I know I'm highly susceptible to suggestion from my friends, but when Anthony raved about Write Room, I was skeptical. It looked to me like the computer equivalent of a 1950s retro diner: a loving recreation of an historical artifact that we shouldn't miss.

But I must say, I'm hooked. Maybe it's just the Hawthorne Effect, or the appeal of new devices; but I doubt it.

Basically, Write Room is a really simple writing interface. What it does is take whatever you're writing (so long as it's not Microsoft Word– it doesn't work with Word), and put it in green text in a black window (that's the default anyway). Essentially, it's a piece of software that's a mode: call it IBM CRT display, ca. 1969. The only thing missing is the sound of each key clicking like an angry cicada.

But strangely, it works. The light text on black background is easier on the eyes, at least for a while, and might even be a bit calming. And there's something about all the menus, other open windows, etc. being invisible that helps one concentrate, at least a little.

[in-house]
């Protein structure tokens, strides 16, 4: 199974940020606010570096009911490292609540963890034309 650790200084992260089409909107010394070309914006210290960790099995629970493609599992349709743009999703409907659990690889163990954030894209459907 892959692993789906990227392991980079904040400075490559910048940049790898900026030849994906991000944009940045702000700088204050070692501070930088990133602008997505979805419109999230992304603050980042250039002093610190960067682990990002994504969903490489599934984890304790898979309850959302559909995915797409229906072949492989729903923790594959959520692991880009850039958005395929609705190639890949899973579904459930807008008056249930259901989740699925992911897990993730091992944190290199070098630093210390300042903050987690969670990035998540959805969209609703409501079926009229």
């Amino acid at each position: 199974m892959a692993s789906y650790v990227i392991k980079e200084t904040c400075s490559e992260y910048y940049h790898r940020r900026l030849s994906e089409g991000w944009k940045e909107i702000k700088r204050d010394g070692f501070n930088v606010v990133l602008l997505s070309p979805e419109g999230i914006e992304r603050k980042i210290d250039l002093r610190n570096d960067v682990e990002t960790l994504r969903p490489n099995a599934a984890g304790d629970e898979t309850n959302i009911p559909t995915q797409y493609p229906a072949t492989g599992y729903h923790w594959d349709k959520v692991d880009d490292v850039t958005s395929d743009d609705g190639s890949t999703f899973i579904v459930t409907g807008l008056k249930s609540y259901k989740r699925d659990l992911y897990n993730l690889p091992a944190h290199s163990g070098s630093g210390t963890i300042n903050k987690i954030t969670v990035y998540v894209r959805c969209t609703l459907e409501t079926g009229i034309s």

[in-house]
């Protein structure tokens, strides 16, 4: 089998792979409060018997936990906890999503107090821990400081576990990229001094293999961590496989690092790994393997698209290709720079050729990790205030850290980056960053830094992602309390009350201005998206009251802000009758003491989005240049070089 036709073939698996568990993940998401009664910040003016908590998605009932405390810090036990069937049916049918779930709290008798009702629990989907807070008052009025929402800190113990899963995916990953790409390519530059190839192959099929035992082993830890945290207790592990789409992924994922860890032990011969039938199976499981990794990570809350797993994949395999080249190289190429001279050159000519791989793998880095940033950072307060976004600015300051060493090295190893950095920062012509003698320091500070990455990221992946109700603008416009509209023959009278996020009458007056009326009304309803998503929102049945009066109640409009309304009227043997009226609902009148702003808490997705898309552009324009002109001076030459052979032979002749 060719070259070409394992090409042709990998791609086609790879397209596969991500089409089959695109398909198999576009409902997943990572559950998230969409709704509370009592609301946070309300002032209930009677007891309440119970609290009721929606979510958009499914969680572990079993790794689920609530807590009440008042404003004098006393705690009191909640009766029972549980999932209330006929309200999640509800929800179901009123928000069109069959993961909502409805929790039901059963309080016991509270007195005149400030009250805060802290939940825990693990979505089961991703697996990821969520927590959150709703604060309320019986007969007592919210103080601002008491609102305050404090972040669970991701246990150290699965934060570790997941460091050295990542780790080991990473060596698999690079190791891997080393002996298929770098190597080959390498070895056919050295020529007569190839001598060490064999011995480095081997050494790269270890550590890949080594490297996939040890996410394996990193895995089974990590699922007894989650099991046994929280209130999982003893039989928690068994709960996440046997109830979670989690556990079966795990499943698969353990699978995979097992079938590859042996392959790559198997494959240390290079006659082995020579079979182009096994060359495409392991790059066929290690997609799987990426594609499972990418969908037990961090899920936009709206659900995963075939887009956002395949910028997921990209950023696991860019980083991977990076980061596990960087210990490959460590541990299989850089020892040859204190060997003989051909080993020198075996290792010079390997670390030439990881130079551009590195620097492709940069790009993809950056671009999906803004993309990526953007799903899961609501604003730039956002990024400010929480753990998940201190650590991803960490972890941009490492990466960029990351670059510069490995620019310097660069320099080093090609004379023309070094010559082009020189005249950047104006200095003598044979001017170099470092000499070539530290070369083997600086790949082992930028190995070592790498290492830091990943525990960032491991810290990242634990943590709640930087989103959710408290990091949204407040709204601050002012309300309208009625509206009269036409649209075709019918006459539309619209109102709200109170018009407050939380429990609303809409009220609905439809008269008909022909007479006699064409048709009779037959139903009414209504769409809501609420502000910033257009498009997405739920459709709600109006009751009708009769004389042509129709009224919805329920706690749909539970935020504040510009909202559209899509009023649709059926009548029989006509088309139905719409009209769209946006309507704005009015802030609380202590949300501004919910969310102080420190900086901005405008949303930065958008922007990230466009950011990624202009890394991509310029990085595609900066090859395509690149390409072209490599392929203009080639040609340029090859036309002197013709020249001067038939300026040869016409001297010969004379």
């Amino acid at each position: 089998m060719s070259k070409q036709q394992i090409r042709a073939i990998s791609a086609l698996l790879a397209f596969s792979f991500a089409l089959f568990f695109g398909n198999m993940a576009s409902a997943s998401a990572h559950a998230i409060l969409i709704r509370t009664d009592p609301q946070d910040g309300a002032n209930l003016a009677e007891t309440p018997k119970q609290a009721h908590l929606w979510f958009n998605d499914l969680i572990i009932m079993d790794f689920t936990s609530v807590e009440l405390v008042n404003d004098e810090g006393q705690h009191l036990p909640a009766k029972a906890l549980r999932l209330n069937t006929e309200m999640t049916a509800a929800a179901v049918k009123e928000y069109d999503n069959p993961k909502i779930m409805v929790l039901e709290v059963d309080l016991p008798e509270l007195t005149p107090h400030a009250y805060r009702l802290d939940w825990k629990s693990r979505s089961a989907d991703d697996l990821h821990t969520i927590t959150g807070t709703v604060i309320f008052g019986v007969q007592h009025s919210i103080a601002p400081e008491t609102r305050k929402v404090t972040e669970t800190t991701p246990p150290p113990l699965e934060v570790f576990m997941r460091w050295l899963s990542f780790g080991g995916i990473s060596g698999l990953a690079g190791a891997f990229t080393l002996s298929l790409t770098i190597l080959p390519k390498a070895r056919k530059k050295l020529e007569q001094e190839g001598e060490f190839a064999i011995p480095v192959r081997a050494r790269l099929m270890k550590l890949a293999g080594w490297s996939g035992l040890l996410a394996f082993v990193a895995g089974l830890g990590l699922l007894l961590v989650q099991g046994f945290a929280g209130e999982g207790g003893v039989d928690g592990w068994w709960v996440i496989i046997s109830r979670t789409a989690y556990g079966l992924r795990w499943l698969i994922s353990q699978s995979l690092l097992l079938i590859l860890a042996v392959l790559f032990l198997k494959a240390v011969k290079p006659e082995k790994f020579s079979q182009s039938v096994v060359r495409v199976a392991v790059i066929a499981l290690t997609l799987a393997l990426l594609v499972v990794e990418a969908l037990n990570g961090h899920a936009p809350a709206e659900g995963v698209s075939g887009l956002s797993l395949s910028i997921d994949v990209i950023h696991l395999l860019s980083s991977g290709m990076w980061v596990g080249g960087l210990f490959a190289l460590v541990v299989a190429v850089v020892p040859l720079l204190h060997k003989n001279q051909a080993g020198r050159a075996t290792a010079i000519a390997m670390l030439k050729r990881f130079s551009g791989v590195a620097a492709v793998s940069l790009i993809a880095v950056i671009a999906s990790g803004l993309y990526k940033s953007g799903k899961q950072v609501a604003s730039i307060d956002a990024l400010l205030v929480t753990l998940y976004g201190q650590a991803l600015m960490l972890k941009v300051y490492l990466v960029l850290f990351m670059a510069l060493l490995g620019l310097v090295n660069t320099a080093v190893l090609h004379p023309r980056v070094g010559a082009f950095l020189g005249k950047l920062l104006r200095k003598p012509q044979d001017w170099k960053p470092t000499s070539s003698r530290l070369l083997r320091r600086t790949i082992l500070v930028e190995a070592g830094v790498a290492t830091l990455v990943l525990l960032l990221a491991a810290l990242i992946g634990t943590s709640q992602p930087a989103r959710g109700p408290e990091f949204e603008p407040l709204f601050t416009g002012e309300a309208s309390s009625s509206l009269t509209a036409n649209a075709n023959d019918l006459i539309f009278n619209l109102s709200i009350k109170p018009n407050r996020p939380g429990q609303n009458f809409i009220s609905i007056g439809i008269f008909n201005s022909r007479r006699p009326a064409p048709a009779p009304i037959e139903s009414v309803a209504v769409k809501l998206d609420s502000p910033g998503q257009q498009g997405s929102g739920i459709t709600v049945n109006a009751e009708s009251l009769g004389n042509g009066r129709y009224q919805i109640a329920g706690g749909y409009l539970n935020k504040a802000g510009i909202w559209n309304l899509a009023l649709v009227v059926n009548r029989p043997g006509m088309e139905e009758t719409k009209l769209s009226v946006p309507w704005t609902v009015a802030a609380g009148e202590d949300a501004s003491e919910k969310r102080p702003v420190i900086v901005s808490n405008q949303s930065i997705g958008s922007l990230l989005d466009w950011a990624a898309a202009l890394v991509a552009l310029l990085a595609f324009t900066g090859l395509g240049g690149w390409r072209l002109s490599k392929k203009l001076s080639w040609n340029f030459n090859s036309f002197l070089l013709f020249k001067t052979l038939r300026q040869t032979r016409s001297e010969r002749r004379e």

The thing I really love about it, though, is the assumption that the way to achieve a Zen-like simplicity is to invoke an older kind of human-computer interaction. Write Room makes your computer screen look like something from the 1968 Engelbart demo– or maybe a little earlier. To a generation of computer users who've grown up with color screens, ever-fancier transitions, cliipies, etc., this is simplicity. Or at least it's an interface that signifies simplicity, which works out to the same thing.

Of course, the other interesting thing is the spatial metaphor in the name. Write Room? Why a room? The idea, of course, is that you using the program is supposed to be like shutting yourself in some meditative room, where you're free from distractions and able to contemplate the Eternal Verities (or something). But there's nothing remotely spatial about it: it's as flat an interface as you cold imagine, and the transition into it isn't fancy at all; it's just a quick switch. For all it's amazing simplicity, the choice of the word "room" suggests just how powerful spatial metaphor remain in our thinking about computers and human-computer interaction.

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